You can find further information on how we identify whether there is an underlying health issue in our policy.

Our factsheet Advice and support for pharmacy professionals involved in the FtP process explains more about the investigation process and what we may ask you to do.

We aim to complete our investigations within three to nine months of receiving a concern, and to update you on the progress of our investigation every two months- although you can contact the person managing the concern at any time.

What happens next?

When we have finished our investigation, we will review all the available evidence and consider what, if any, action to take. All cases are assessed against our threshold criteria which we use to decide whether to refer the case to the investigating committee or fitness to practise committee.

If the concern is not referred to one of our committees, then we will not take any further action. However, if appropriate, we will give you some informal advice as to how you can improve your practice in the future.

We will keep a record that a concern has been received about you and this information may be taken into account if any further concerns are raised about you.

If it is necessary to refer your concern to the investigating committee or the fitness to practise committee, we will tell you this and send you more information about what will happen next.

If you raised a concern

You can find out more about how we deal with concerns and what we may ask you to do as part of our investigation in our in our factsheet, I’ve raised a concern – what happens next?

A GPhC case officer will get in touch with you about the investigation and ask you to make a ‘witness statement’. You can find out more about this in our factsheet, Giving a witness statement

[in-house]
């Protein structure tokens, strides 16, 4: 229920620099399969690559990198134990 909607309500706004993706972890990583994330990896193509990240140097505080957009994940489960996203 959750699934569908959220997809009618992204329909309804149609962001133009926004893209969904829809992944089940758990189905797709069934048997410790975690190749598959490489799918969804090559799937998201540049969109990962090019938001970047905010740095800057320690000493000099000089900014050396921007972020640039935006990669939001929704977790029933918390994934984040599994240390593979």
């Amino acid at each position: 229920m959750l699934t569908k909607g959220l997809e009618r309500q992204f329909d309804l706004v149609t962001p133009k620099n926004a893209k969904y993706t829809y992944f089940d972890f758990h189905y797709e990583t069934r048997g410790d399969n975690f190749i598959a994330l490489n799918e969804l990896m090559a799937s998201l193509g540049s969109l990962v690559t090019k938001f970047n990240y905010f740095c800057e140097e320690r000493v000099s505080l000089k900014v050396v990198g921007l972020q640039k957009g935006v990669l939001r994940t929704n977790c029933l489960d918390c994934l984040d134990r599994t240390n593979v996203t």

We aim to complete our investigations within three to nine months of receiving the concern, and to update you on the progress of our investigation at least every two months- although you can contact the person managing the concern at any time.

What happens next?

When the investigation has been concluded, we will review all the available evidence and determine what action to take. All cases are assessed against threshold criteria which we use to decide whether to refer the case to the investigating committee or fitness to practise committee

If it is not necessary to refer your concern to one of our committees we will write to you to explain the reasons why and, where appropriate, direct you to other organisations that may be able to help. However, if it is necessary to refer your concern we will tell you.  It is likely that we will need to ask you for more information about what happened.

We may need to ask you to attend a fitness to practise committee hearing to read out your witness statement and answer questions at that hearing. You can find out more about this in our factsheet, Giving evidence at  a hearing

Urgent cases: interim orders

If we receive a concern where a pharmacy professional’s behaviour or practice presents a serious continuing risk to patient safety, or if they have a health condition which means that they are a risk to themselves or the public, we can apply to the fitness to practise committee for an ‘interim order’. Interim orders allow for a pharmacy professional’s registration to be suspended, or made subject to conditions, quickly while we carry out our investigation.